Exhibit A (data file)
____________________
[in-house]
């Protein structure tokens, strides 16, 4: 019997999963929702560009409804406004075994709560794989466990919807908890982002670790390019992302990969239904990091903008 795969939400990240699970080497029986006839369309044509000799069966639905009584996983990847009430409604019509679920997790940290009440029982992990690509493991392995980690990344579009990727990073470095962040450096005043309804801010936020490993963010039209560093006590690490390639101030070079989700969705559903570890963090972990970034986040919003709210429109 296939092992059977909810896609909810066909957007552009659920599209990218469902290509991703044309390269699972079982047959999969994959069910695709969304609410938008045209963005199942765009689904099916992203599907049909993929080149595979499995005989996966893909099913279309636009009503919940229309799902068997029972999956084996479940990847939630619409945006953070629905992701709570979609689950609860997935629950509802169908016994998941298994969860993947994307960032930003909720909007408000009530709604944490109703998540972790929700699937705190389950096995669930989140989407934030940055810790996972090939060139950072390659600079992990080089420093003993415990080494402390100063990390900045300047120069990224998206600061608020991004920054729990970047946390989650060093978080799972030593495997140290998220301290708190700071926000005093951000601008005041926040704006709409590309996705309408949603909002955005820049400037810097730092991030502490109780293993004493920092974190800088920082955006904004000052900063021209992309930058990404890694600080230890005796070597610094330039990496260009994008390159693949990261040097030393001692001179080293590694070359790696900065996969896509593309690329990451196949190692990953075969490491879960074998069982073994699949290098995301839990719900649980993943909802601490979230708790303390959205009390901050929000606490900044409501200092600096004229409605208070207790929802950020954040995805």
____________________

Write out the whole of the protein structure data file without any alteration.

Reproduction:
[in-house]
């Protein structure tokens, strides 16, 4: 019997999963929702560009409804406004075994709560794989466990919807908890982002670790390019992302990969239904990091903008 795969939400990240699970080497029986006839369309044509000799069966639905009584996983990847009430409604019509679920997790940290009440029982992990690509493991392995980690990344579009990727990073470095962040450096005043309804801010936020490993963010039209560093006590690490390639101030070079989700969705559903570890963090972990970034986040919003709210429109 296939092992059977909810896609909810066909957007552009659920599209990218469902290509991703044309390269699972079982047959999969994959069910695709969304609410938008045209963005199942765009689904099916992203599907049909993929080149595979499995005989996966893909099913279309636009009503919940229309799902068997029972999956084996479940990847939630619409945006953070629905992701709570979609689950609860997935629950509802169908016994998941298994969860993947994307960032930003909720909007408000009530709604944490109703998540972790929700699937705190389950096995669930989140989407934030940055810790996972090939060139950072390659600079992990080089420093003993415990080494402390100063990390900045300047120069990224998206600061608020991004920054729990970047946390989650060093978080799972030593495997140290998220301290708190700071926000005093951000601008005041926040704006709409590309996705309408949603909002955005820049400037810097730092991030502490109780293993004493920092974190800088920082955006904004000052900063021209992309930058990404890694600080230890005796070597610094330039990496260009994008390159693949990261040097030393001692001179080293590694070359790696900065996969896509593309690329990451196949190692990953075969490491879960074998069982073994699949290098995301839990719900649980993943909802601490979230708790303390959205009390901050929000606490900044409501200092600096004229409605208070207790929802950020954040995805």